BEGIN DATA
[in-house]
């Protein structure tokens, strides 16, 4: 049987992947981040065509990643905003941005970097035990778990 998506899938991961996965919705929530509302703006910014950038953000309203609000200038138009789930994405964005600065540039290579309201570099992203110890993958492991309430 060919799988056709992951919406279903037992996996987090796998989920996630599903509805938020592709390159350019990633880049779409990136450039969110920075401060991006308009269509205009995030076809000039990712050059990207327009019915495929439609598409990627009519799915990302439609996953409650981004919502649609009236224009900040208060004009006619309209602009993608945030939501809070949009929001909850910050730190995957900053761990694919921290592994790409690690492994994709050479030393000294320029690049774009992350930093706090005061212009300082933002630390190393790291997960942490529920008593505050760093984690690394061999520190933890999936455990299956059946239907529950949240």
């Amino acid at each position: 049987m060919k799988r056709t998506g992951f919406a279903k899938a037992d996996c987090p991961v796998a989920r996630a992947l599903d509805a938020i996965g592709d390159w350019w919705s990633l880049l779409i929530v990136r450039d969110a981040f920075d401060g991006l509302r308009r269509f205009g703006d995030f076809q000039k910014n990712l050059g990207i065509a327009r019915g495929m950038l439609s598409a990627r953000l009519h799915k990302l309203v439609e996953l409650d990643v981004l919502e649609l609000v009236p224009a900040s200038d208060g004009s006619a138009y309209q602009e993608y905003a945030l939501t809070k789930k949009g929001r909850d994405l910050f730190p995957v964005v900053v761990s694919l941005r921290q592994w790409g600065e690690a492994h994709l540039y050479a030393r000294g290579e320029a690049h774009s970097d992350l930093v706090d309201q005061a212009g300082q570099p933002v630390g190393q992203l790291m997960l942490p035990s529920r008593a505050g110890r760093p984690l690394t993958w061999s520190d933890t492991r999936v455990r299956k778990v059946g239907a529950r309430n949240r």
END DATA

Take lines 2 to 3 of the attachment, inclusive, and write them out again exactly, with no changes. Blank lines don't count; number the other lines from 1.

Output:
């Protein structure tokens, strides 16, 4: 049987992947981040065509990643905003941005970097035990778990 998506899938991961996965919705929530509302703006910014950038953000309203609000200038138009789930994405964005600065540039290579309201570099992203110890993958492991309430 060919799988056709992951919406279903037992996996987090796998989920996630599903509805938020592709390159350019990633880049779409990136450039969110920075401060991006308009269509205009995030076809000039990712050059990207327009019915495929439609598409990627009519799915990302439609996953409650981004919502649609009236224009900040208060004009006619309209602009993608945030939501809070949009929001909850910050730190995957900053761990694919921290592994790409690690492994994709050479030393000294320029690049774009992350930093706090005061212009300082933002630390190393790291997960942490529920008593505050760093984690690394061999520190933890999936455990299956059946239907529950949240």
């Amino acid at each position: 049987m060919k799988r056709t998506g992951f919406a279903k899938a037992d996996c987090p991961v796998a989920r996630a992947l599903d509805a938020i996965g592709d390159w350019w919705s990633l880049l779409i929530v990136r450039d969110a981040f920075d401060g991006l509302r308009r269509f205009g703006d995030f076809q000039k910014n990712l050059g990207i065509a327009r019915g495929m950038l439609s598409a990627r953000l009519h799915k990302l309203v439609e996953l409650d990643v981004l919502e649609l609000v009236p224009a900040s200038d208060g004009s006619a138009y309209q602009e993608y905003a945030l939501t809070k789930k949009g929001r909850d994405l910050f730190p995957v964005v900053v761990s694919l941005r921290q592994w790409g600065e690690a492994h994709l540039y050479a030393r000294g290579e320029a690049h774009s970097d992350l930093v706090d309201q005061a212009g300082q570099p933002v630390g190393q992203l790291m997960l942490p035990s529920r008593a505050g110890r760093p984690l690394t993958w061999s520190d933890t492991r999936v455990r299956k778990v059946g239907a529950r309430n949240r």